THE new model of children’s heart surgery – which will affect where Oxfordshire children receive treatment – is set to start swinging into action next month.
It marks the beginning of the final stages in a two-year process which has been fraught with controversy, campaigns and battles to save local units – including Oxford – across the country.
But Oxfordshire campaigners say major questions remain unanswered.
The Government ordered the Safe and Sustainable review in 2010 after announcing there should be fewer, larger centres carrying out heart surgery on children.
Its vision saw clusters of hospitals working together as networks, with one main ‘super centre’ carrying out heart surgery supported by a number of cardiology units where all other treatments can be carried out.
After this was given the go ahead in July, seven networks will have to be established by 2013.
Children’s heart surgery at Oxford’s John Radcliffe Hospital had already been stopped in 2010 after four babies died, but a link between services in Oxfordshire and surgeons at Southampton General Hospital was set up.
All Oxfordshire children requiring heart surgery will be sent to Southampton General Hospital, and be supported at the John Radcliffe.
Charity Young Hearts fought hard to keep Southampton in the running to be included in the network.
Caroline Langridge, chair of the Young Heart’s sub-committee, said: “There are so many issues which have been left up in the air.
“For example emergency surgery does not appear to have been considered.
“Children who need emergency surgery in Oxford will need to be taken to Southampton. Some of these cases cannot be moved.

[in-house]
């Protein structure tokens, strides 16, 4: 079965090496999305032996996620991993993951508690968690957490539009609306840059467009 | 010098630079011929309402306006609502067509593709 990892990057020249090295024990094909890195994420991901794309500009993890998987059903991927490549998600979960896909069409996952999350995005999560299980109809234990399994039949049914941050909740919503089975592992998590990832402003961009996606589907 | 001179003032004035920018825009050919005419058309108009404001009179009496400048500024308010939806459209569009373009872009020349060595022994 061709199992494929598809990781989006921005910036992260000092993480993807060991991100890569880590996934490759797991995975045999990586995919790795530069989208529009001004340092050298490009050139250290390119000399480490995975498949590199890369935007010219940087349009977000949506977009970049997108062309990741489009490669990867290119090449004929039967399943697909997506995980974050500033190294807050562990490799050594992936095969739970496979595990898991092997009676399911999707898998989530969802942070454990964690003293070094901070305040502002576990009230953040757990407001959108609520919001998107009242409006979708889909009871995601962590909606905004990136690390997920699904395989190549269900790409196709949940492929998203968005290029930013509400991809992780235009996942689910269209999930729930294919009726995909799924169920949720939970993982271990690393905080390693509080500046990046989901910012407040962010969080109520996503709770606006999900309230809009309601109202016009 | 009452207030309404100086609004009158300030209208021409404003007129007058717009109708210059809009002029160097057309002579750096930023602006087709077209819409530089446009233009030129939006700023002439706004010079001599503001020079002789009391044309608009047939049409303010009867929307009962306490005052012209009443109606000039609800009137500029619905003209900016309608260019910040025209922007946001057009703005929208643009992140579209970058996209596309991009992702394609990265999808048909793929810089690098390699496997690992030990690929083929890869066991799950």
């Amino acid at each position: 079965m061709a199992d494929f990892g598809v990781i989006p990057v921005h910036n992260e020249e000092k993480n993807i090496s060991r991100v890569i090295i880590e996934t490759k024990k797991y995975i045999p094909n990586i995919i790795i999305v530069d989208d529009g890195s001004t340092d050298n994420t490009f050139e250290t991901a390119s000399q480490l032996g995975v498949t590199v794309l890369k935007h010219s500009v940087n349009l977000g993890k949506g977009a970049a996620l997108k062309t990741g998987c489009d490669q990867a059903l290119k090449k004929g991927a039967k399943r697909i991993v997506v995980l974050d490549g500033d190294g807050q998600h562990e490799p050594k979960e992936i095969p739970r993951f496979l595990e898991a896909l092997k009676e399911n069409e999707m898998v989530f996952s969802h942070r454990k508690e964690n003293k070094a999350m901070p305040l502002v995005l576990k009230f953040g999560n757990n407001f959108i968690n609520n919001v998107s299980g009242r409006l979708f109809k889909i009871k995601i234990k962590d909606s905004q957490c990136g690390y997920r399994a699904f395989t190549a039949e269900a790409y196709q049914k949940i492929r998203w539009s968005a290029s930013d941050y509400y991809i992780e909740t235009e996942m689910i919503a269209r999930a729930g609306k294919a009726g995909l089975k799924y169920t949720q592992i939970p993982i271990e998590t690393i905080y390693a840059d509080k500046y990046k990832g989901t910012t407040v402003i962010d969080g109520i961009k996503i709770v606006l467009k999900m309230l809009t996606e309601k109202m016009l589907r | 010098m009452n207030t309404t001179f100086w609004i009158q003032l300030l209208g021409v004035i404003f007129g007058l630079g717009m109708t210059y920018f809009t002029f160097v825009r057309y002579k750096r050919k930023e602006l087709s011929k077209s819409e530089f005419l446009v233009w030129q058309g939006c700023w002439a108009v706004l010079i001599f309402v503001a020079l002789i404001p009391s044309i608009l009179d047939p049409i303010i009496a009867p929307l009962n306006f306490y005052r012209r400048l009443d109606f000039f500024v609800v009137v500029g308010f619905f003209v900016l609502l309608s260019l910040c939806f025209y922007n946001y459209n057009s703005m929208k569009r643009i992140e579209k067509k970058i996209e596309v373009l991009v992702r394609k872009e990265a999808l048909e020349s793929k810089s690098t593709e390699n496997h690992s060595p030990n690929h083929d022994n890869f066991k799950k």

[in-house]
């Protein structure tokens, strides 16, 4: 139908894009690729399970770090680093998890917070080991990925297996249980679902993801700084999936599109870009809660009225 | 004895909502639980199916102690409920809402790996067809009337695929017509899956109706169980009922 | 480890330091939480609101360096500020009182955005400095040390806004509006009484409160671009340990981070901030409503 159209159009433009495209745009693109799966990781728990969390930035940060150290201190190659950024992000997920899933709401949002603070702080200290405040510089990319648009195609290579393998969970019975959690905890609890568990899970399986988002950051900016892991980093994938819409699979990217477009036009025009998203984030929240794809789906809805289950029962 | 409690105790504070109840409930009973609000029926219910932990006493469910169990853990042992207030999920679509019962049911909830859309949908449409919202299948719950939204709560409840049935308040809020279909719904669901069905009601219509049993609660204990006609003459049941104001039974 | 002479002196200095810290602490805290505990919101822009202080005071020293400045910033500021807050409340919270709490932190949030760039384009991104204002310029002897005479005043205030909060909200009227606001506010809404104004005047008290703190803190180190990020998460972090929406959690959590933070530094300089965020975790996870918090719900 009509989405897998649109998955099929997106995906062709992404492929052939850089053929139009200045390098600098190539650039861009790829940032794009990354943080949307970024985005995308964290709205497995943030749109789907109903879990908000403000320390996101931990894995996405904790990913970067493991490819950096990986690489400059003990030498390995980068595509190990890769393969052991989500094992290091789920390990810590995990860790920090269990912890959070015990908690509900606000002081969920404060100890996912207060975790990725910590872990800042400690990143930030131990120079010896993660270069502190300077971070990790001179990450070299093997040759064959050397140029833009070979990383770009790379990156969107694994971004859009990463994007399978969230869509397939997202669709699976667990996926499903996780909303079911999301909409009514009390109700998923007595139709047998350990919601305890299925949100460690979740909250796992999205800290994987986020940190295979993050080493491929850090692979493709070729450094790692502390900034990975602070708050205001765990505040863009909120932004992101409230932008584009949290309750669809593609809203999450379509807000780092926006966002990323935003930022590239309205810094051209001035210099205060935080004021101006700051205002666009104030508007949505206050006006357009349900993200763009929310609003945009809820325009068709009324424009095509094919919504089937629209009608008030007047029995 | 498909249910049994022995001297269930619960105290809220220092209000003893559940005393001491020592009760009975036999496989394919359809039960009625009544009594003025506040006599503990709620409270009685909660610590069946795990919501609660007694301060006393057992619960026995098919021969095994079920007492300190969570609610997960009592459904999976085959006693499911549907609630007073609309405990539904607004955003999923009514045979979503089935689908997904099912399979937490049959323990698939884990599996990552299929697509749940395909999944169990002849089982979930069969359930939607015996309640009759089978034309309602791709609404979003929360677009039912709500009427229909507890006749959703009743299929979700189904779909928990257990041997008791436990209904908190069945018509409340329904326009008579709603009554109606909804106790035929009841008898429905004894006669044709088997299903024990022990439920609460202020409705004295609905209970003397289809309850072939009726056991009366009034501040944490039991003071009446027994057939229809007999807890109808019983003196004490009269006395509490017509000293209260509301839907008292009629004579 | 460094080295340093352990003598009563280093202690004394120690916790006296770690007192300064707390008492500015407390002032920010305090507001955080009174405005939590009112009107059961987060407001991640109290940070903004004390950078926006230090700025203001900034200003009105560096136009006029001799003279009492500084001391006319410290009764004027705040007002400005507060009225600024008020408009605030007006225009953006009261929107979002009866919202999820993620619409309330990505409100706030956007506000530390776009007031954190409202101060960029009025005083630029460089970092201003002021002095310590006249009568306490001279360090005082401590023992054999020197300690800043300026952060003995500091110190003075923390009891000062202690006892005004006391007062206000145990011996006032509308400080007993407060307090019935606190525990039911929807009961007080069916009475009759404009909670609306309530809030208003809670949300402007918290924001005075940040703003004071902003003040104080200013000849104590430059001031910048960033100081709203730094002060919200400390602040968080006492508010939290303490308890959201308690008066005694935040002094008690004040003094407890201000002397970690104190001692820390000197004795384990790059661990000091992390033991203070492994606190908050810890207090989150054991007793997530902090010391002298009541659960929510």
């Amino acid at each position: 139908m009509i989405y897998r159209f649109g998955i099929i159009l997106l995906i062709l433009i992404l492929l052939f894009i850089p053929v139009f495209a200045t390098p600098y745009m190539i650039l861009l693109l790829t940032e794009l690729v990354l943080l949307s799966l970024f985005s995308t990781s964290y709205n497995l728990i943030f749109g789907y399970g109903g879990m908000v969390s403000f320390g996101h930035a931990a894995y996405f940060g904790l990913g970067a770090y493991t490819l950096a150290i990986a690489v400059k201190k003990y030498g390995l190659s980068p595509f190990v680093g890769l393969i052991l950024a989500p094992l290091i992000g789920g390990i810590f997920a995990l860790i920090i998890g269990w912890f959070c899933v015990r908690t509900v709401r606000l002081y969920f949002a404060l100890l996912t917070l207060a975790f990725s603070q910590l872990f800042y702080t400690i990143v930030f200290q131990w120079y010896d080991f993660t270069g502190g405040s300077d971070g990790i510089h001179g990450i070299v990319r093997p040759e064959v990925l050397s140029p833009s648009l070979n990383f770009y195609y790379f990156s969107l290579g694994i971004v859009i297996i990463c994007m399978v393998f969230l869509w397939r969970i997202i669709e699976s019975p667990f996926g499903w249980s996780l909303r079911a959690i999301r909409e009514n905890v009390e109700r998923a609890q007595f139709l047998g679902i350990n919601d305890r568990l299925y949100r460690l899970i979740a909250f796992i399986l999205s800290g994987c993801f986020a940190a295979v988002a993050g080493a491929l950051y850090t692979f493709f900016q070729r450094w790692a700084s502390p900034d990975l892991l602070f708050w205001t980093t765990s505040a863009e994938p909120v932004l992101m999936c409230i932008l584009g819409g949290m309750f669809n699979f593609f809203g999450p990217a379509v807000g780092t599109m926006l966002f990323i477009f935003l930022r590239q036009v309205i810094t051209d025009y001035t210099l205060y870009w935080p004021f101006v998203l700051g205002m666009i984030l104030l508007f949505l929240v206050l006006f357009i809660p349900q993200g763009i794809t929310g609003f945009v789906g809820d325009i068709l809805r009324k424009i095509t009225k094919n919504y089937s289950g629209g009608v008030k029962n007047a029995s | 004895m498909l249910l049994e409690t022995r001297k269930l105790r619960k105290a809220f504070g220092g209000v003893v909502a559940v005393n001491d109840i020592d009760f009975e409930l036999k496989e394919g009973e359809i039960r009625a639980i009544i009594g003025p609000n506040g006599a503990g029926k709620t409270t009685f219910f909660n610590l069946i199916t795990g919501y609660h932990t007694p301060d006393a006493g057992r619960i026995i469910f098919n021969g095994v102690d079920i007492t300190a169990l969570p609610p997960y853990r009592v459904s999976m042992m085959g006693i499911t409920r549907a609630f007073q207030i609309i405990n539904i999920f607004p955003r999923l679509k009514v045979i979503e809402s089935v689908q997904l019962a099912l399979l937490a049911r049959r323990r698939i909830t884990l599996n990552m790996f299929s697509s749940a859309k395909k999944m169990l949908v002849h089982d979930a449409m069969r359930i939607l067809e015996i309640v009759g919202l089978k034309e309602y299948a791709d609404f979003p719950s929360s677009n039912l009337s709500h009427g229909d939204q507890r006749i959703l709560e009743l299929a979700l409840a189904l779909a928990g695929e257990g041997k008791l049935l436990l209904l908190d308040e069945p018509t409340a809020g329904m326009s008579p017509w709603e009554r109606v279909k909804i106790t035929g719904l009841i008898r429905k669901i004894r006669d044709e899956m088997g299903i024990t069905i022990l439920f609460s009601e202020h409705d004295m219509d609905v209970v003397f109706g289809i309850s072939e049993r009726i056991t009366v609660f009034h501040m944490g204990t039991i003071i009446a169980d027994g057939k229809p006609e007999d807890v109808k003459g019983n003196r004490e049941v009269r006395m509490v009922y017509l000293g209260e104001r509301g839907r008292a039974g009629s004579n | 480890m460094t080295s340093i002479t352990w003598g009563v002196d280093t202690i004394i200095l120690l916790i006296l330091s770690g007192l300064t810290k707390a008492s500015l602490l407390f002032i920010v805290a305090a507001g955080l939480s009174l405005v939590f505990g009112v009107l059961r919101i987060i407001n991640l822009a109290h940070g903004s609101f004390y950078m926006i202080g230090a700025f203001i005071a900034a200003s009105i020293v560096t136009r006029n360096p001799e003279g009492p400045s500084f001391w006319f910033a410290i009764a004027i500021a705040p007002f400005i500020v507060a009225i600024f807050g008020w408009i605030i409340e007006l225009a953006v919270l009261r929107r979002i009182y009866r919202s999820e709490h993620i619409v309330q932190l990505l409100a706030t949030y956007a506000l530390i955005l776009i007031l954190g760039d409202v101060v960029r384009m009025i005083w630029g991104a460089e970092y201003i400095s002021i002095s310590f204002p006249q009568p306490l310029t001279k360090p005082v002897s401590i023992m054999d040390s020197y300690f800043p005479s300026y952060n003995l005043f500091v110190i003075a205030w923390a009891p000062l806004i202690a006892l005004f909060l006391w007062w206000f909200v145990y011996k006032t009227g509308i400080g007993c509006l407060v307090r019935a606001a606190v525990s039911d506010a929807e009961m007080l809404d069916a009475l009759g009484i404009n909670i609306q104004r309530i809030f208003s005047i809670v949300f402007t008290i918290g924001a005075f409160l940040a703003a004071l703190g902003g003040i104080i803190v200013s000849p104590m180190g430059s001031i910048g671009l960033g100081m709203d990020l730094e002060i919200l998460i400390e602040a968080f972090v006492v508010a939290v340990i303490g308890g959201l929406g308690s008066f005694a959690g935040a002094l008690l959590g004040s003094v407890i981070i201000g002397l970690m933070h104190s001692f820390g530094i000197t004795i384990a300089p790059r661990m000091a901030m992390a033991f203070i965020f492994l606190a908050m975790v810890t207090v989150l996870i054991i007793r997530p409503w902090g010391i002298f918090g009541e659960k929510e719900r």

“And the costs for parents whose child is in Southampton – who is going to bear those?
“We hope that any day now Young Hearts will receive a formal invitation to become part of one of the working groups which will help feed into the final detail.”
Next month special advisory groups will be set up comprising expert doctors, nurses and national charities and working groups will be held with the local charities to address any outstanding concerns.
All of the hospitals will have to meet special quality standards — 160 in the case of the units carrying out surgery.
In October there will be then be a national summit for the 11 hospitals that were subject to the review, professional associations and NHS commissioners.
Prof Deirdre Kelly, chairman of the Implementation Advisory Group, said: “In the next two years the NHS will be expanding heart services for children, developing robust networks and setting new care standards, ensuring that they meet the needs of families and children.
“Implementing the decision on the future of children’s heart services is a top priority and we need the work to start now so that children can benefit during 2014.”